Nobody Knows You When You're Down and Out

Jimmie Cox, 1922

This song was written in 1922 and recorded by Bessie Smith in 1929, but it endured as the "Black anthem of the Great Depression." This is a great example of a song changing in significance over time as listeners attached new meaning. What are some possible stories behind this song when it was first written in the middle of the "Roaring 20s"? Loss of fortune from speculative investing, gambling, alcoholism, etc.

When Bessie Smith's 1929 version became a huge, enduring hit, what story did listeners hear in the same song? Financial problems from unemployment, homelessness, etc. Why did it become so popular with Depression-era listeners?

What does the line "nobody knows you when you're down and out" mean? How literal do you think this line is—was the singer actually deserted and alone? How can you feel alone in a crowd?

What does this song suggest is the relationship between money and friends? Do you agree? What songs express a different point of view?

Compare this song with "Hobo's Lullaby" and "Brother, Can You Spare a Dime?" What are some of the social results of joblessness and homelessness that these songs point out? Isolation, rejection. Which would be worse, the social and emotional aspects of being "down and out" or the financial aspects? What New Deal programs tried to help African Americans?

Do you think this song expresses a universal feeling? Why or why not? When have you felt this way? What were the circumstances? What part did money play, if any?

"Nobody Knows You When You're Down and Out" performed by Bessie Smith on Blues Masters, Vol. 11: Classic Blues Women, Los Angeles: Rhino Records [R221134], © 1993. Available on iTunes, Spotify, and YouTube.


Bessie Smith, the artist on our recommended recording, was known as the "Empress of the Blues." Born in Tennessee, she first became popular in the early decades of the 1900s and grew in popularity as a blues singer in traveling tent shows, carnivals, and honky-tonks throughout the South. She was one of the best-paid singers to tour the popular "race" artist vaudeville circuit. Unfortunately, her career began to collapse in the early 1930s when she started drinking heavily. Her personal depression was made worse when her popularity faded because of the public's declining interest in the blues. She died in an automobile accident in 1937.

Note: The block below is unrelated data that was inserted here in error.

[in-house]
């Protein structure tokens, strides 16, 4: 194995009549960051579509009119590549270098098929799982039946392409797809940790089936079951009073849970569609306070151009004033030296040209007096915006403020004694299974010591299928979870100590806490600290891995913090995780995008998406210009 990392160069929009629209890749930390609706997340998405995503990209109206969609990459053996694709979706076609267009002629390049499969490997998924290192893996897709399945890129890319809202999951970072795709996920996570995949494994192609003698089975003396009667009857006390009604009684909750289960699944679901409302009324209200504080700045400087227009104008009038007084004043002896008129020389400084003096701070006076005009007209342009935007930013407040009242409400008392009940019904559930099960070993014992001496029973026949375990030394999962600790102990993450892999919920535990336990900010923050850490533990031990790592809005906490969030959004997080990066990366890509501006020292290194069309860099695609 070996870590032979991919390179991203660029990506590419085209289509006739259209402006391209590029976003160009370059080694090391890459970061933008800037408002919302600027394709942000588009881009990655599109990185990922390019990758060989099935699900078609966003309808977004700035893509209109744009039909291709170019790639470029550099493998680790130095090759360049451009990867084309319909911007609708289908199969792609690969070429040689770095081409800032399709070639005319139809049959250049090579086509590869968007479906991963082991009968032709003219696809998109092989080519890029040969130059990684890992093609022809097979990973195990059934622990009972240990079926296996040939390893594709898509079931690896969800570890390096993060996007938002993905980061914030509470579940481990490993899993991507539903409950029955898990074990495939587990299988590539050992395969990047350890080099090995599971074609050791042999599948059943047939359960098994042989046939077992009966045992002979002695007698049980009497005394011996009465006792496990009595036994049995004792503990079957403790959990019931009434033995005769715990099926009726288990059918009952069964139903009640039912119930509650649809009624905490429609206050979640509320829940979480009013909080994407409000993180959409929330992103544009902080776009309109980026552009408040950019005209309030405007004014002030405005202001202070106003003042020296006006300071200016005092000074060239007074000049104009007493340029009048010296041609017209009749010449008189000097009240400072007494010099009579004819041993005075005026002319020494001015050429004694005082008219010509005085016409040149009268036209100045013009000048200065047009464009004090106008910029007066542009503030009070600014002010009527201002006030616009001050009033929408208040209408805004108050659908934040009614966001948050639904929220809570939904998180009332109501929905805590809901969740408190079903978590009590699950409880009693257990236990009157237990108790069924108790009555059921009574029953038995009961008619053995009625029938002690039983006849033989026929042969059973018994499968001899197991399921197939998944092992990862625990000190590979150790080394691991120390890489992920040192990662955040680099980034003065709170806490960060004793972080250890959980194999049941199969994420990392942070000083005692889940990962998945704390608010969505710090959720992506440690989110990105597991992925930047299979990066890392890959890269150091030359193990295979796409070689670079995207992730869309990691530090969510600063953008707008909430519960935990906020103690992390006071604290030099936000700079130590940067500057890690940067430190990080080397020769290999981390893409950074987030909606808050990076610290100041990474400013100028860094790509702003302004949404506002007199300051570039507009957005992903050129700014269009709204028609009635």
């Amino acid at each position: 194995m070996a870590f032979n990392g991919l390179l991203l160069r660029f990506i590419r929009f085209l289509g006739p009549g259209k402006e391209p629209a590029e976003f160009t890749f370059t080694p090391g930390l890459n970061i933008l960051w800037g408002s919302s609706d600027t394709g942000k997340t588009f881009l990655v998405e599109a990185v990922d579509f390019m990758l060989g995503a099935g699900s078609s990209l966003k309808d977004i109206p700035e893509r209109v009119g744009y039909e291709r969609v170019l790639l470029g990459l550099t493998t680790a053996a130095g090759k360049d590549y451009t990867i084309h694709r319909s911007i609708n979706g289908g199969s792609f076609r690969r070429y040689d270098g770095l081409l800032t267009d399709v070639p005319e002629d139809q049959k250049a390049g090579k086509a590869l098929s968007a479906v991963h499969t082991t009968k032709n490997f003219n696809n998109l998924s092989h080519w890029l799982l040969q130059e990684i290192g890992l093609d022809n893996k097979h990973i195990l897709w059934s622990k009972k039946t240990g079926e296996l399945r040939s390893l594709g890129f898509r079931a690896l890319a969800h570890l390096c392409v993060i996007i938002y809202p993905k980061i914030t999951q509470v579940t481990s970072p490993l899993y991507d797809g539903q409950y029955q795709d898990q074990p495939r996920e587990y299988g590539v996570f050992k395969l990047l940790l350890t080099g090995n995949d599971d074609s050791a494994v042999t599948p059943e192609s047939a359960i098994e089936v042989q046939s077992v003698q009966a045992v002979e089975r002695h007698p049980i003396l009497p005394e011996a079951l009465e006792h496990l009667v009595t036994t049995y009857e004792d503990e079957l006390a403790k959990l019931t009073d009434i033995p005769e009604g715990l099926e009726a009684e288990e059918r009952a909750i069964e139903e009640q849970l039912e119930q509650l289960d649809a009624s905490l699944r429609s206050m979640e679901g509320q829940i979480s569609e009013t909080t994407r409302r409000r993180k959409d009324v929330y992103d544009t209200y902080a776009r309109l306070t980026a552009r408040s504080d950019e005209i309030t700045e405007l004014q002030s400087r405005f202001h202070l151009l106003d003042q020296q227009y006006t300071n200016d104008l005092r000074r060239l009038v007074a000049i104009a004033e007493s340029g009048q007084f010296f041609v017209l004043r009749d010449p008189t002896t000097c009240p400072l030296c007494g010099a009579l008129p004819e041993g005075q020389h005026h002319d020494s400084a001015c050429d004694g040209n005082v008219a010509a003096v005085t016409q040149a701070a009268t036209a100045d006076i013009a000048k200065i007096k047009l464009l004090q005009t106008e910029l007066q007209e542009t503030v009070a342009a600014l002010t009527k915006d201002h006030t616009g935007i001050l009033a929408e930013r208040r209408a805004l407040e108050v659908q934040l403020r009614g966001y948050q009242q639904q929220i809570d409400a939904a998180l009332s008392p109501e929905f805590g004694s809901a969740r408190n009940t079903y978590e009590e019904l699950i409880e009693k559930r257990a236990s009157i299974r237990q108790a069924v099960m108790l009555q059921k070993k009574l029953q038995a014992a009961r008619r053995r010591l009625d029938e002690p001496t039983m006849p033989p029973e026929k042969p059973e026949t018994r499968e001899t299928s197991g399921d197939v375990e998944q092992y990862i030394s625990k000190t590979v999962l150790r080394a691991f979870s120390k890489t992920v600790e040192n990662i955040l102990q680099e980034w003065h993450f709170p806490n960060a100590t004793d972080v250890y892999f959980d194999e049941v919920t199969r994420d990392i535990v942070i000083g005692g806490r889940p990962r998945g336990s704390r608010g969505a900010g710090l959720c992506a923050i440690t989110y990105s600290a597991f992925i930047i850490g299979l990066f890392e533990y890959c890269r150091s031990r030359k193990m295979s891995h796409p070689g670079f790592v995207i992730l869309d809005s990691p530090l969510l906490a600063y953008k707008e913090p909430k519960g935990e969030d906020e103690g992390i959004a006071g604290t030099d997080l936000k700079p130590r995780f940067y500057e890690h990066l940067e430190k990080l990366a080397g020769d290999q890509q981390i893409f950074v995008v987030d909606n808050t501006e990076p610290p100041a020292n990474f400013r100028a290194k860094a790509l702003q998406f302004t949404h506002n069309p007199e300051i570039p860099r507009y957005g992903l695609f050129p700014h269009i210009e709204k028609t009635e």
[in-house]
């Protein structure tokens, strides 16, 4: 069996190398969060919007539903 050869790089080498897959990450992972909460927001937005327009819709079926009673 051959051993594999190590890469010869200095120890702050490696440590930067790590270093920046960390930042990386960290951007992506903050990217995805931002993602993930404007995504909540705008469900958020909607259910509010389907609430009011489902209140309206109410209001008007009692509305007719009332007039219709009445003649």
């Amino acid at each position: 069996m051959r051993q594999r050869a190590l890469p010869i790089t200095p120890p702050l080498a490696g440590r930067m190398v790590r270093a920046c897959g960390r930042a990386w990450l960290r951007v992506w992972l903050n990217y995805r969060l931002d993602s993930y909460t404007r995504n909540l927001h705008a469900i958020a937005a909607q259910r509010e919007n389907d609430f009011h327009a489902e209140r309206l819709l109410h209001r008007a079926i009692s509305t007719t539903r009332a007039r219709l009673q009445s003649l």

Rights have not been secured to reprint the words for this song. Please consult this online source:

Jimmie Cox (1882–1925) was a vaudeville performer and songwriter. The piece might well have disappeared into obscurity had it not been for the singer who made it a popular hit several years after it was written. One of the first of a handful of female Black blues singers, Bessie Smith (1894–1937) was said to "sum up whole tragedies in a single down-turned note" (liner notes to RESPECT: A Century of Women in Song (Rhino Records, 1999).

Jimmie Cox
Jimmie Cox

The recommended recording, which was released on Friday, September 13, 1929, epitomized the situation of many people during the Depression. It particularly mirrored the life of Bessie Smith, artist on our recommended recording, which was fraught with personal problems (see recording information on the right).

This song has been called the Black anthem of the Great Depression, parallel to "Brother, Can You Spare a Dime?", the white anthem of the Depression.

The phrase "down and out" is a contraction of "down on your luck and out of money," but the words "down" and "out" can imply a shortage of many other desirable attributes and commodities as well. Together, they simply mean "destitute."

Compare this song to:

"Brother, Can You Spare a Dime?" (this unit)



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